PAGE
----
The U.S. Air Force has awarded a $40 million ceiling contract to Teledyne Brown Engineering, based in Huntsville, for production of Automated Radioxenon Concentrator and Spectrometer units — systems that help monitor illegal nuclear testing.
The automated system developed by Teledyne Brown collects, separates, purifies, quantifies and performs nuclear counting of radioxenon isotopes indicative of nuclear explosions.
“Detection of xenon isotopes is a proven and important method for distinguishing nuclear explosions from earthquakes and detecting undeclared, underground testing,” TBE explains.
The contract will provide multiple radioxenon sampler systems to support nuclear test monitoring requirements of the U.S. Atomic Energy Detection System network for the verification of international treaties. The system is also consistent with requirements of the Comprehensive Test Ban Treaty Organization (CTBTO), Teledyne Brown reports.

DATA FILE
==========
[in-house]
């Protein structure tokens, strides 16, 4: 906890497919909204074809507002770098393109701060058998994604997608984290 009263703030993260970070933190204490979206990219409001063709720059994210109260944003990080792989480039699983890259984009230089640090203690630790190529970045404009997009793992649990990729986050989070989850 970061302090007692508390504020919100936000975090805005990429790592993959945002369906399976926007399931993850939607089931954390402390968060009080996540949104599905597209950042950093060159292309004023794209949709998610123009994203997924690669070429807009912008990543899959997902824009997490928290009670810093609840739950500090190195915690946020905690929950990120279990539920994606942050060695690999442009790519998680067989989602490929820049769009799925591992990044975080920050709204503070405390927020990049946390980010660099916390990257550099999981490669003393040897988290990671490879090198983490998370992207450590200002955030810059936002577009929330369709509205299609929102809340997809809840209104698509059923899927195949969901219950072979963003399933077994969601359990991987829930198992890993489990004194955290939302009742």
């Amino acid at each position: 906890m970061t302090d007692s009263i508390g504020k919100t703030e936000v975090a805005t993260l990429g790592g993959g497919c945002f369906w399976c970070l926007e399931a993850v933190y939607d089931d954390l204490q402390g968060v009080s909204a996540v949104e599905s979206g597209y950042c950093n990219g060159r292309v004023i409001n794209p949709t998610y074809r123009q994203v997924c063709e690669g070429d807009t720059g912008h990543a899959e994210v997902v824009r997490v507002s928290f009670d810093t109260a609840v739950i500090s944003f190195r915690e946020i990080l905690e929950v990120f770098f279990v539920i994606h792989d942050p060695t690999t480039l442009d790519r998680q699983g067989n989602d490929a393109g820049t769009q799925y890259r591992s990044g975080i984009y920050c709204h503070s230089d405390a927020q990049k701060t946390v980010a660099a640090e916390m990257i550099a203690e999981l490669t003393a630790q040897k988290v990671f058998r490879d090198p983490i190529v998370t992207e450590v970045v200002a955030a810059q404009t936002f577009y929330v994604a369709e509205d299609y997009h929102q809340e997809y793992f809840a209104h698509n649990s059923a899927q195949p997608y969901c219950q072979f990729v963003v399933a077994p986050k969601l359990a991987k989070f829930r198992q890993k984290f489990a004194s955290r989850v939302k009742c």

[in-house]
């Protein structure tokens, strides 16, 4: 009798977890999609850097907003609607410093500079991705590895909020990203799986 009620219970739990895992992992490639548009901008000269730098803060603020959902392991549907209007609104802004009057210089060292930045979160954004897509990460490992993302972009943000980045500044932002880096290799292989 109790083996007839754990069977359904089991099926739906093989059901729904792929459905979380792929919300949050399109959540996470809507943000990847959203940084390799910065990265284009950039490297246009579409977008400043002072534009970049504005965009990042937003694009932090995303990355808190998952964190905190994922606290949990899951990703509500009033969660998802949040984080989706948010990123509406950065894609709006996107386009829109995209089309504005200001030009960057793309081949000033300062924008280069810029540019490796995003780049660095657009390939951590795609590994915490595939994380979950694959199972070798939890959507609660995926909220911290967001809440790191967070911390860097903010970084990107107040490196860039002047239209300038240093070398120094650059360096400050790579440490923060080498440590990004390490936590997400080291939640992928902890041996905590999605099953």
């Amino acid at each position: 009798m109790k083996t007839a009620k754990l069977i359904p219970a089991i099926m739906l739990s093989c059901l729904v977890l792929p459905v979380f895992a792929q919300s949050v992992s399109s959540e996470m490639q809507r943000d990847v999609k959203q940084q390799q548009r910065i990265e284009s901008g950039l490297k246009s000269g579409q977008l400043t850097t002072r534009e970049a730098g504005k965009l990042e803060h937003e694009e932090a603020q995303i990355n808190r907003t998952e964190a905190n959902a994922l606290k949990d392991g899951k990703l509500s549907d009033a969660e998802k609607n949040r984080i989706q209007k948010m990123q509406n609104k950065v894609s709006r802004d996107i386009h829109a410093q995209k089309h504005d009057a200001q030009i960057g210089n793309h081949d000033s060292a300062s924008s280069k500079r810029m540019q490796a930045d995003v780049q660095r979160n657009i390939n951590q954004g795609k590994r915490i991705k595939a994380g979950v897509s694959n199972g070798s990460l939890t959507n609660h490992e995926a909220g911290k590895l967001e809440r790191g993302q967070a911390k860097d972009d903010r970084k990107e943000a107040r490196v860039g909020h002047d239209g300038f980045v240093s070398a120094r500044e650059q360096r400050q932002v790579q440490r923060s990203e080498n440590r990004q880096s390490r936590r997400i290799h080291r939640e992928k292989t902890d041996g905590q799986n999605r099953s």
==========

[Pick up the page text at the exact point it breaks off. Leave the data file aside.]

Work on the contract should be complete by early 2028.
“This contract is a continuation of the instrumental work we have provided in support of the Air Force Technical Applications Center for decades,” said Jan Hess, president of Teledyne Brown Engineering. “Our team is proud to support this effort and mission that AFTAC and the CTBTO are pursuing to keep both our nation and its allies safe.”
The Comprehensive Nuclear Test Ban Treaty bans all nuclear explosions, civilian and military. It was adopted by the United Nations General Assembly in 1996, but has not taken effect because eight key nations, including the United States, have not ratified it to date. The CTBTO maintains the International Monitoring System, a world-wide network of nuclear sensing stations.
Last winter, the system won an R&D 100 award for Teledyne Brown and co-developer Pacific Northwest National Laboratory.